I have seen some arrogant/panicked messages from people who are saying that the government is stupid for not shutting schools and that clubs and businesses should be responsible and shut down regardless. These people might turn out to be correct, but if they are it will be because of pure chance. Put it this way, if I flip a coin 10 times and you get it right every time, that’s not because you were smart or made a clever judgement — it was chance.

Without data, without understanding all of the factors, and without luck, no one knows what is going to happen with the outbreak (spoiler alert: the weather over the next month will play a significant role in how the virus progresses — and who can predict that 4 weeks ahead with any accuracy?).

Takeaway 11: Regardless of our opinions, the government are best placed to make public health decisions. As businesses we have to defer to them unless we have a specific reason not to. Reasons might include having staff or customers in the high-risk categories, but even then, the sensible thing, I would argue, would be to recommend that only those at risk stay away and that you continue as normal, albeit with reasonable precautions under government guidelines.

Takeaway 12: Refer your customers to government advice and make it clear that you will follow this advice as you are not in a position to second-guess the experts. Follow the government advice — and put sensible and proportionate measures in place and, as we said in the first point — communicate these effectively to your members.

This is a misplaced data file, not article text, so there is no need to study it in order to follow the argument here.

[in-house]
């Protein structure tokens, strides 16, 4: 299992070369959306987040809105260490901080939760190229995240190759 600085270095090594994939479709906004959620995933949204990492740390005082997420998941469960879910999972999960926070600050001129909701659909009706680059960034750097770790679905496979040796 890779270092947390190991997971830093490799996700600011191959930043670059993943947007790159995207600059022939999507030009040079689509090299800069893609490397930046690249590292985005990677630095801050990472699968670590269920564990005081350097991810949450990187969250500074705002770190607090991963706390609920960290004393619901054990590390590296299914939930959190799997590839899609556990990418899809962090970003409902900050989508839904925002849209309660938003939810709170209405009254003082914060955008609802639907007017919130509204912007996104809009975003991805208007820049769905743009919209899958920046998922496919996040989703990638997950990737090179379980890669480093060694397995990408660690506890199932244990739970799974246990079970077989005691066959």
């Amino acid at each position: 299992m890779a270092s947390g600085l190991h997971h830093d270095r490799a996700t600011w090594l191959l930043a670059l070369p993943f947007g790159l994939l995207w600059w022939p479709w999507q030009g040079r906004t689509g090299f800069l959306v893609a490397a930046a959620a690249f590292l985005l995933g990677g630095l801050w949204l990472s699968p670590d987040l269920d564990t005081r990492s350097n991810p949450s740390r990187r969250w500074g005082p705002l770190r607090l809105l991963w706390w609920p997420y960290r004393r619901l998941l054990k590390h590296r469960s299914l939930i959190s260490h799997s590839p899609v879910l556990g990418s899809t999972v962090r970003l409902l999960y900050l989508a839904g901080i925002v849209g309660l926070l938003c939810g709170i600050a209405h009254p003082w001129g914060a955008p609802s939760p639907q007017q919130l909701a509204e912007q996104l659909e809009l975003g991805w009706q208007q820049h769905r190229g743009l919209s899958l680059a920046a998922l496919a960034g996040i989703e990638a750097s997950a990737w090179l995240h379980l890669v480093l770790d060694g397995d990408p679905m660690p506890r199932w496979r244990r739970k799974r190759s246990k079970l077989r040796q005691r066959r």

7. General Crisis Management Tips

Takeaway 13: Control what you can, and accept (and try not to worry about) what you can’t.

Takeaway 14: Stay abreast of government advice but don’t pay too much attention to the media. The news outlets have a vested interest in sensationalising stories and playing to people fears. Don’t get sucked in — it’s bad for your mental health.

Takeaway 15: Stay calm and grounded. People around you will appreciate it and the outcomes will be better simply because those around you will follow your lead and make more rational decisions.

As a final note, business is important, but it is not life and death. I always keep in mind immigrant families from World War 2 who literally lost everything and endured living hell. After the war many of them rebuilt their entire lives from nothing in new countries despite what had happened to them. You can and will recover if the worst happens. Just look after the most vulnerable, have confidence in yourself, and instil confidence in those around you.

You can do this.

Best wishes,

Lee.